President Tshisekedi was in the know, top aide Kamerhe claims in graft case

FILE PHOTO: Vital Kamerhe, leader of the Union for the Congolese Nation (UNC) party, attends a meeting with Congo's Independent National Electoral Commission (CENI) and observers from the Southern African Development Community(SADC) in Kinshasa, Democratic Republic of Congo, December 28, 2018. REUTERS/Baz Ratner/File Photo
FILE PHOTO: Veteran Congolese politician and chief of staff to President Felix Tshisekedi, Vital Kamerhe. REUTERS/Baz Ratner/File Photo

Veteran Congolese politician and chief of staff to President Felix Tshisekedi, Vital Kamerhe, who is accused of embezzling $50 million from funds for a social housing project, claimed that nothing was done without the knowledge of Tshisekedi.

Kamerhe made the claims as he defended himself in court in a televised session of the proceedings from Kinshasa’s central prison which lasted nearly 13 hours. Kamerhe, who is still Tshisekedi’s chief of staff, has been in detention at the prison, also known as Makala, since April 8.

Kamerhe maintains he is innocent and that he was not in office when the contracts in question were signed in April 2018.

The 61-year-old said that he “could not take responsibility without the knowledge of the president”.

According to him, Lebanese businessman Jammal Samih, who is also on trial with him, secured a contract to build 1,500 new prefabricated homes “with the express instruction of the head of state”.

An official from the government who later took the stand after being called up by the prosecution termed Kamerhe’s allegations as an insult to the head of state.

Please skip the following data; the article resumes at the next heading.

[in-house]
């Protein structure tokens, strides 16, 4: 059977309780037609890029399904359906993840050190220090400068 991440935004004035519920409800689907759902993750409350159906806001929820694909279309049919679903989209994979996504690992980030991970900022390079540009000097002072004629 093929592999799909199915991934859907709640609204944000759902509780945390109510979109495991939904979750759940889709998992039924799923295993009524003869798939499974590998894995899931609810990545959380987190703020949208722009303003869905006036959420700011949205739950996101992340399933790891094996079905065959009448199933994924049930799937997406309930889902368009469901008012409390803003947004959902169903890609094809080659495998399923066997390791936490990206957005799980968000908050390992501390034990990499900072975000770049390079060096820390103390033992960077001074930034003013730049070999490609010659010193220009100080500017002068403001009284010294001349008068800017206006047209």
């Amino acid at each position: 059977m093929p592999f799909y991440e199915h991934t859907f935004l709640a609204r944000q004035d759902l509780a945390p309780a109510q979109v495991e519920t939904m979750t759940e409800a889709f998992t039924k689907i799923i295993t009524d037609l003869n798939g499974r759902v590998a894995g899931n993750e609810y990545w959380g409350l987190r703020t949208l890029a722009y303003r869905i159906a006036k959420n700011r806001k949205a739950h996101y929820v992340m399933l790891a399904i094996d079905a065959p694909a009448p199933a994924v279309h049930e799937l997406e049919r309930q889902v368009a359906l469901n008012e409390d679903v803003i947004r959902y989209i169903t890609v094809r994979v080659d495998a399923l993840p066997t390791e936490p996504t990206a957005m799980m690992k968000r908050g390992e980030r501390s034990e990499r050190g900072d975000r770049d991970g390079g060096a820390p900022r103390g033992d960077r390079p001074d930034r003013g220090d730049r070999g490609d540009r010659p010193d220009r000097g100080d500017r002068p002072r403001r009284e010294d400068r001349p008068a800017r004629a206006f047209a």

Samih, like Kamerhe, had also declared his innocence of any charges pointing out that he had lived in the country for more than 50 years and was once Lebanon’s “honorary consul” before 1997.

Tshisekedi launched a housing programme for poor people and another one for police and the military in Kinshasa after he took office in January 2019.

Kamerhe is separately accused of embezzling public funds along with a civil servant in charge of the import-export service in the president’s office.

Proceedings in the case, which had been suspended for a week following the unexpected death of the presiding judge Raphael Yanyi, had resumed on Wednesday. According to authorities, Yanyi died of a heart attack though the autopsy results are yet to be released.

The case against Kamerhe has been termed as one without precedent in the country and is viewed as a step-up in the fight against corruption. However, some see it as a means of settling political scores. His supporters, in particular, claim it is a ploy to remove him from the 2023 presidential election.

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